by Lety Gonzalez
Sister Act at the Arizona Repertory Theater is a feel-good show. Deloris Van Cartier takes refuge in a convent after witnessing her boyfriend Curtis murder one of his cronies. During her time there, she wins over the sisters with her boldness and confidence and they in turn show her love and friendship. Together they get down and boogie and sing to the man above.
All of the technical aspects of the show complemented each other and produced a great show. This was evident in the standing ovation that the audience offered to the actors at the end of the show. The lights did a brilliant job in setting the mood for each scene. Gobos that displayed a colorful stained glass pattern on the floor were used to indicate that the scene was taking place in a church. The transitions were timed well and the cast didn’t seem to run into any complications. The costume design was loud and glamourous. The beautiful sparkly gown that Deloris wore near the end is breathtaking. All of her costumes were fierce and sensual. I must note that it was entertaining to see the vestments of the nuns and the priest transform from their traditional black and white to glitter and bedazzled habits/cassocks. The orchestra was impeccable and the singers were confident.
When Deloris, portrayed by Adia Bell, started to sing, I was taken aback. My mouth was gaping anytime anyone sang. I stared intently at each singer’s mouth. All of them were singing live, but they sounded so clear and pristine that there were times when I seriously thought that the music might be pre-recorded. That was not the case. Not only
were they singing, they were also dancing. The dance moves didn’t inhibit their singing ability. Sometimes the choreography can get in the way of the singer’s performance, but not in this show. Their groovy moves added to the live soulful music and their sound was full and balanced.
There were a couple of outstanding moments in the show. One of them was Eddie’s groovy solo. His deep crooning voice was like butter. Eddie’s quick and unexpected costume change during his silky number had some of the audience members behind me gasping. Another was the number in which Vince’s cronies are detailing how they would seduce the nuns. All of the songs sounded like they came right out of Motown. They were oozing with passion and desire. I’m surprised I was able to keep myself in my seat because I sure wanted to get up, find a partner, and dance to the music of love.
The lead character around whom the story revolves is portrayed by a young black woman. Both the cast and crew are equally composed of women and men. The play was written by Cheri Steinkellner and Bill Steinkellner and directed by a woman, Christie Kerr. The rest of the season looks pretty solid. They are producing the play Top Girls which consists of an all- female cast. The other plays have a mix of gender-specific parts, but it appears there will be slightly more roles for the men than women. Overall it’s pretty even.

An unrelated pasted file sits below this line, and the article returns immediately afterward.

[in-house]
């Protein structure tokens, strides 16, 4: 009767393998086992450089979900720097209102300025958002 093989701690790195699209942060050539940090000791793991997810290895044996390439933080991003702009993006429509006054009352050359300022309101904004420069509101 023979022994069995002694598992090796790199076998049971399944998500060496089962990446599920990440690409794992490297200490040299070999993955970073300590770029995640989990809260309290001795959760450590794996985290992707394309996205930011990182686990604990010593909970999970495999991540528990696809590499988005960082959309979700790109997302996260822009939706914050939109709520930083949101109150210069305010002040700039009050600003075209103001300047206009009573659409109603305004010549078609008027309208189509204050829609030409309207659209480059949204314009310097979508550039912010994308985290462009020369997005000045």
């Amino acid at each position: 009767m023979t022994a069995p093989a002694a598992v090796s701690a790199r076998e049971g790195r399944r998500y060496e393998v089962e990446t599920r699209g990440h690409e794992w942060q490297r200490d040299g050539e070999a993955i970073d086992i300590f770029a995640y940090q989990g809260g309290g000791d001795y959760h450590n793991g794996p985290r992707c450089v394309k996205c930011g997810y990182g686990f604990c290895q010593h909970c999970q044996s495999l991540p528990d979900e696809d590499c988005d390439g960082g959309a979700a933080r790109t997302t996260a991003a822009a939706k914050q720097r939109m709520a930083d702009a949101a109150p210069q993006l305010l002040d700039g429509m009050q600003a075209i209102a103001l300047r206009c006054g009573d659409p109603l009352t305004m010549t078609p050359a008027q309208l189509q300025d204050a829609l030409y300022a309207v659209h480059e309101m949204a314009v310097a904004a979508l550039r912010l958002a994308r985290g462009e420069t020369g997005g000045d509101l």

It’s always wonderful to witness a person of color in a lead role in any type of production. However, I left wishing I could have seen more people of color in the cast as a whole. Looking at the cast list, the members seem diverse, but looking out on stage, there weren’t many people of color. Looking at the cast list I found online I wonder if it was necessary for all of the nuns to be white presenting. There’s no indication in the story itself that all of the nuns should be white, other than following the precedent set by the film on which this musical is based, so that could have been an area with more diversity.
Musicals are difficult to execute. Transitions have got to be spot on, everyone needs to be on board and let me tell you, this whole cast was on board. The set transitions were
quick and appeared effortless. The lighting design was brilliant and the dance numbers were simple, but effective. They moved together as one. The cast and crew were a finely tuned machine that cranked out the boogie and energized the audience.
If you need an energizing distraction from the current political atmosphere, check out Sister Act! The show runs from October 14th to November 4th. Friday and Saturday shows are at 7:30 pm and Sunday shows start at 1:30 pm. On November 2nd there will be a post show discussion. General admission is $31.00, however they do have senior, military, UA Employee, and student discounts. If you wish to purchase tickets, please click on the link provided.
Raise your voice! VOTE.